I wish I could say I didn't know what I was getting into. I did sign up for law school in all ignorance, doing so like many undergraduates, because I wanted debates and an intellectual challenge. In my senior year at the University of Michigan, I thought the legal system worked like a great game to be won. I loved thinking on my feet and didn't mind doing some paperwork when I had to. I was like a kid who becomes a cop because he's seen a few episodes of Castle, or a trumpet player who enlists in the Army because he heard it has a band. I was aggressively ignorant of what I was getting into.
By midway through law school, I knew better. It didn't take long to learn that the practice is neither creative nor often interesting, and it certainly bears no relationship whatsoever to a complicated game. It's signing up to do homework 24/7. For people at small firms or in government service the job may change, but I had $120,000 in student loans to pay. When Biglaw made me an offer, I didn't see many options.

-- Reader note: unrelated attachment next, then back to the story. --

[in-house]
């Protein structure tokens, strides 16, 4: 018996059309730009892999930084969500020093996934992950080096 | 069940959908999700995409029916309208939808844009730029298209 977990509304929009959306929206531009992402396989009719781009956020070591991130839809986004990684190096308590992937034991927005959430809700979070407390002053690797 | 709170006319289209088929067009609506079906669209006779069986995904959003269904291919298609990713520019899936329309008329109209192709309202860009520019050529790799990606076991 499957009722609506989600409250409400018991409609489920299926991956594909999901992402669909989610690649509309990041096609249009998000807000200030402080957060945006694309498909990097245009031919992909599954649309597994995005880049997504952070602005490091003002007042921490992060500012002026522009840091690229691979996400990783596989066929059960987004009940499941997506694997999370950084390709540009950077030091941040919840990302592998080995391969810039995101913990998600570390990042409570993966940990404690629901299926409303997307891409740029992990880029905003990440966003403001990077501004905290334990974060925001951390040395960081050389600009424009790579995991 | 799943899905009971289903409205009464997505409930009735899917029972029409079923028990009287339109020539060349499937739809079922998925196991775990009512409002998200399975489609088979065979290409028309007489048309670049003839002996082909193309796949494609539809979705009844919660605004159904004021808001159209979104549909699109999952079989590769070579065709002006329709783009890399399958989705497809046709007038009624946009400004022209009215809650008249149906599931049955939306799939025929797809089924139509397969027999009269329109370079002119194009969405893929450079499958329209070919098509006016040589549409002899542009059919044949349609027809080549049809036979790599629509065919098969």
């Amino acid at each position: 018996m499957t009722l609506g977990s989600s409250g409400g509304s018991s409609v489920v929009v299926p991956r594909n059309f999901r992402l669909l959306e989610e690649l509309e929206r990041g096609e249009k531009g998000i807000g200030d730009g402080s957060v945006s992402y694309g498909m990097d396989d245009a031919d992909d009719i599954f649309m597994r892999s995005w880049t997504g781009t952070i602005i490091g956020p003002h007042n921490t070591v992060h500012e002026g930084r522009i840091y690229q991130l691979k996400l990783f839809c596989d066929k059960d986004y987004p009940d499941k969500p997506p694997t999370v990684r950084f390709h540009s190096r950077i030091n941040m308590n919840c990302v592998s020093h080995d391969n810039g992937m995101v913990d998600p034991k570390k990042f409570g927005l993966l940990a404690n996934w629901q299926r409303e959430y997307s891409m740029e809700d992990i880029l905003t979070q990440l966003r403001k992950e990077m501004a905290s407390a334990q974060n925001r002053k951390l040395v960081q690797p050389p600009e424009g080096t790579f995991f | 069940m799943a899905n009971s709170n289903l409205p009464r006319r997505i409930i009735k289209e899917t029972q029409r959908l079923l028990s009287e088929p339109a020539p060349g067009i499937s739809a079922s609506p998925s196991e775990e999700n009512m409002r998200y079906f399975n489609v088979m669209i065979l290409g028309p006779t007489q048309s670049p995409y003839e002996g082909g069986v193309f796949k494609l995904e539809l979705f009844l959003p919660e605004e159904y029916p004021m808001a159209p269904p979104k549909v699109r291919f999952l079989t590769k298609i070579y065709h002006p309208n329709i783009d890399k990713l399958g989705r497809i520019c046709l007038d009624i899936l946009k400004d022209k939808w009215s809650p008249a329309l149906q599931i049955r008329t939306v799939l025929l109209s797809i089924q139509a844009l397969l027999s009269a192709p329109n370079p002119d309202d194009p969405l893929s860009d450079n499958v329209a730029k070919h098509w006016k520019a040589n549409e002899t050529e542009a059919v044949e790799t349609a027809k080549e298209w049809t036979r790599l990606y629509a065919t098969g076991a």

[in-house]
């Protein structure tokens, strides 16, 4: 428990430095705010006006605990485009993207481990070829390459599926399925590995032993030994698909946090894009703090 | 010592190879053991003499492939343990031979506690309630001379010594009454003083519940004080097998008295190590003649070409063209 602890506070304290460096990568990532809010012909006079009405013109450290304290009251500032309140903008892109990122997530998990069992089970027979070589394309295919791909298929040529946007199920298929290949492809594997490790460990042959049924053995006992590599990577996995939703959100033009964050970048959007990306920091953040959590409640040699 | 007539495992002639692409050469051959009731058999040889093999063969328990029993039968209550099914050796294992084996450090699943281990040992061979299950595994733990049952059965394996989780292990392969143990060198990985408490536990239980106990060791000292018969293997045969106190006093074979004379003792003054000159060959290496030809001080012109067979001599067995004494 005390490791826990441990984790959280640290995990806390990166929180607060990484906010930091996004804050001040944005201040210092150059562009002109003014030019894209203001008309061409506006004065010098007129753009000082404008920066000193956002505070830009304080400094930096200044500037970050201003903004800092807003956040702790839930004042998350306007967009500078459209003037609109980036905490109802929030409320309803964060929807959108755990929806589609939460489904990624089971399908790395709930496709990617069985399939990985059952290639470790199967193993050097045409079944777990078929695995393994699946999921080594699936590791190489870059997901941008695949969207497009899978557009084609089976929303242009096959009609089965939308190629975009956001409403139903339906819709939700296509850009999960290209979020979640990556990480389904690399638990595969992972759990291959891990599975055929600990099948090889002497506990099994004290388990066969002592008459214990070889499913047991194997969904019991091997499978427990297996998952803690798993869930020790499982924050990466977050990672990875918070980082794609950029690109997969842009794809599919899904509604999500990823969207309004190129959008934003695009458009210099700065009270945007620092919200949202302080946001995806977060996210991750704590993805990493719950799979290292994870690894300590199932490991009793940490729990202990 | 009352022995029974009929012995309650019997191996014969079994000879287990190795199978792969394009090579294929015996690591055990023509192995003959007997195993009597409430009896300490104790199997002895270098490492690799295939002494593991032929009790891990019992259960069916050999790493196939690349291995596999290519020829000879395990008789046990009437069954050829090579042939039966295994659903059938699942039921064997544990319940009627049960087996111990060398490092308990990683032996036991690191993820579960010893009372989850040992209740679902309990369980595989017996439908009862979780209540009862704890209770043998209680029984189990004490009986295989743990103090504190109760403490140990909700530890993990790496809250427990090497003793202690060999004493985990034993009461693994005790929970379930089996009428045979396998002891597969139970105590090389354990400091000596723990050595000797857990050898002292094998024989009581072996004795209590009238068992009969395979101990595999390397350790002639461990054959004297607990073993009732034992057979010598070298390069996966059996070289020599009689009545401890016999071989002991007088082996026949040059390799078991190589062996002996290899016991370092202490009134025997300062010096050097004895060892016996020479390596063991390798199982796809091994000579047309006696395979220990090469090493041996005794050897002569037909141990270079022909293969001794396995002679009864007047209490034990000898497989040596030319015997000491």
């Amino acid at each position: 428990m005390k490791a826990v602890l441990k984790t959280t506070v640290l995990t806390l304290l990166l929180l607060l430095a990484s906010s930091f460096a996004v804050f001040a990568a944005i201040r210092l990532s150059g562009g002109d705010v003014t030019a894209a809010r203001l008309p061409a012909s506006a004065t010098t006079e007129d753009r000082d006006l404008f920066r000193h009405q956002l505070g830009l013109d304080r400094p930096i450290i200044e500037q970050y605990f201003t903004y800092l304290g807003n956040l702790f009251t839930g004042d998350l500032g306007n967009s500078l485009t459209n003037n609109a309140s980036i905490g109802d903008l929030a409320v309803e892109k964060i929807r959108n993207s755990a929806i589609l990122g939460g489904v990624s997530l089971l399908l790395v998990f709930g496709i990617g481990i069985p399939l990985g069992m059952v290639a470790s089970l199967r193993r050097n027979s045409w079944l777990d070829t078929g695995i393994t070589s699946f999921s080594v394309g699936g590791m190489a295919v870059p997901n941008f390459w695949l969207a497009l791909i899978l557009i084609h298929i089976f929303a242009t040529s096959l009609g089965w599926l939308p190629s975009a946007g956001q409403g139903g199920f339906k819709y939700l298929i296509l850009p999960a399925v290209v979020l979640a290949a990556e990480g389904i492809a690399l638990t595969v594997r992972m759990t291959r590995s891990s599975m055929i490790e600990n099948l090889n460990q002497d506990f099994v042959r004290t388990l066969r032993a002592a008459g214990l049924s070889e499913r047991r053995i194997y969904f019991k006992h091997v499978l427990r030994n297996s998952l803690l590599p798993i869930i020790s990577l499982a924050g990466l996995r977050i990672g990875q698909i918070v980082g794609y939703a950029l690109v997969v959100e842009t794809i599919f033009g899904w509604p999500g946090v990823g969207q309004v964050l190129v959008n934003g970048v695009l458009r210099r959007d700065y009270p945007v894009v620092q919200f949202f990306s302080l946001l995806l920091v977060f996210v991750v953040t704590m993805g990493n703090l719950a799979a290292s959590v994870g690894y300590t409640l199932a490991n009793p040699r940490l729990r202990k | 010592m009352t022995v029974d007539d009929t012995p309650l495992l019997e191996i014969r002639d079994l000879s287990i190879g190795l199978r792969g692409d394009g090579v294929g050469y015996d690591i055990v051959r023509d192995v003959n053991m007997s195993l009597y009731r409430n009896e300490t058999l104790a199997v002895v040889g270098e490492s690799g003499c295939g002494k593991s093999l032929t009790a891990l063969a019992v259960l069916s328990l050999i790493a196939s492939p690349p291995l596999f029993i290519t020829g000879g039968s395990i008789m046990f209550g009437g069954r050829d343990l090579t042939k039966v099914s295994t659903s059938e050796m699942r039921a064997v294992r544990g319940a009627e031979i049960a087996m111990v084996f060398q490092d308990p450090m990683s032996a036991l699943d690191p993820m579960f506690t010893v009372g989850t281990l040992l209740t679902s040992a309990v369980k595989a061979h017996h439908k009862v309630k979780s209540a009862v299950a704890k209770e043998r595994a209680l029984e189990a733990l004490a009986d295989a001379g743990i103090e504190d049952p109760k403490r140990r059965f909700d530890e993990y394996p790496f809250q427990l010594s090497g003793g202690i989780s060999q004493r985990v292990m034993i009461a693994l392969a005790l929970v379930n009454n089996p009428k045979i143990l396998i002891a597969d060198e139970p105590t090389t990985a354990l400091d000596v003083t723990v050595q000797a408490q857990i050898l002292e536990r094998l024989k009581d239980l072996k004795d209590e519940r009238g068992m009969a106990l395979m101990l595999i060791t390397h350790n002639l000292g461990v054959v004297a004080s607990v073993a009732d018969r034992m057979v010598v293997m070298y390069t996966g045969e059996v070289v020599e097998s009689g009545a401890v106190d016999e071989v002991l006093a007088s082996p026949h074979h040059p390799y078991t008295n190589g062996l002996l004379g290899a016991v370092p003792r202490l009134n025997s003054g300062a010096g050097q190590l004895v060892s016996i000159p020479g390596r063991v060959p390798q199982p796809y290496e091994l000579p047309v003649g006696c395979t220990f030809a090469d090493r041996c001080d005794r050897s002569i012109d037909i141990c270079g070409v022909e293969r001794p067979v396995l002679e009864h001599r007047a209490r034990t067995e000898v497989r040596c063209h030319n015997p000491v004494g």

Three years later I decided to get out.
Leaving terrified me, but not for the usual reasons. I never worried that my fiancée and I would starve or need to steal nickels from vending machines to make rent. I felt like I had most of the practical side of things planned out, almost obsessively so in fact. I'd saved my money, found health insurance, made arrangements for my student loans and so on. All of the details that I could think to list I did, then listed them over and over again. The moving pieces were, as far as I could manage, taken care of.I was scared of the stuff I couldn't put on a list. What would I do if I wasn't a lawyer? What would I be? I hadn't done anything else in so long that I had no idea what was even out there. Seven years in law school and practice, the better part of a decade, had prepared me for one thing and one thing only: to be an attorney at an American firm.